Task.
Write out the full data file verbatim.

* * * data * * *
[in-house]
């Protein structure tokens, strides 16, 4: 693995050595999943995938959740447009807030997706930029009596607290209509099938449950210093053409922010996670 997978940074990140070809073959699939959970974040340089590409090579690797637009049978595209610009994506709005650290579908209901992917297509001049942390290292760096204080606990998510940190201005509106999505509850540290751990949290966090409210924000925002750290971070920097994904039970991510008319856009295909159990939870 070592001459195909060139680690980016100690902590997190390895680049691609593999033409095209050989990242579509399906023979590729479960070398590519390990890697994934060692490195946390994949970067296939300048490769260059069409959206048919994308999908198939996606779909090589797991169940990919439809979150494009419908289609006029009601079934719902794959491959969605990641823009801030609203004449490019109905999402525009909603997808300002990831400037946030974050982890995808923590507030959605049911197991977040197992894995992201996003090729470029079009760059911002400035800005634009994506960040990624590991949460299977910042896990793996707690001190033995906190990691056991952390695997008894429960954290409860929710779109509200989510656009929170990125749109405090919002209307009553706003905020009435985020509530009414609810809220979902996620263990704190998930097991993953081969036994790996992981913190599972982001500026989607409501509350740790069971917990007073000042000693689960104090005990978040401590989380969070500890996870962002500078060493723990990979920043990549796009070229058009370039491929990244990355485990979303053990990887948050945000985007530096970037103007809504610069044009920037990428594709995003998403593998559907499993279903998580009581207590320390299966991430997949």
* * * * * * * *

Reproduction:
[in-house]
């Protein structure tokens, strides 16, 4: 693995050595999943995938959740447009807030997706930029009596607290209509099938449950210093053409922010996670 997978940074990140070809073959699939959970974040340089590409090579690797637009049978595209610009994506709005650290579908209901992917297509001049942390290292760096204080606990998510940190201005509106999505509850540290751990949290966090409210924000925002750290971070920097994904039970991510008319856009295909159990939870 070592001459195909060139680690980016100690902590997190390895680049691609593999033409095209050989990242579509399906023979590729479960070398590519390990890697994934060692490195946390994949970067296939300048490769260059069409959206048919994308999908198939996606779909090589797991169940990919439809979150494009419908289609006029009601079934719902794959491959969605990641823009801030609203004449490019109905999402525009909603997808300002990831400037946030974050982890995808923590507030959605049911197991977040197992894995992201996003090729470029079009760059911002400035800005634009994506960040990624590991949460299977910042896990793996707690001190033995906190990691056991952390695997008894429960954290409860929710779109509200989510656009929170990125749109405090919002209307009553706003905020009435985020509530009414609810809220979902996620263990704190998930097991993953081969036994790996992981913190599972982001500026989607409501509350740790069971917990007073000042000693689960104090005990978040401590989380969070500890996870962002500078060493723990990979920043990549796009070229058009370039491929990244990355485990979303053990990887948050945000985007530096970037103007809504610069044009920037990428594709995003998403593998559907499993279903998580009581207590320390299966991430997949």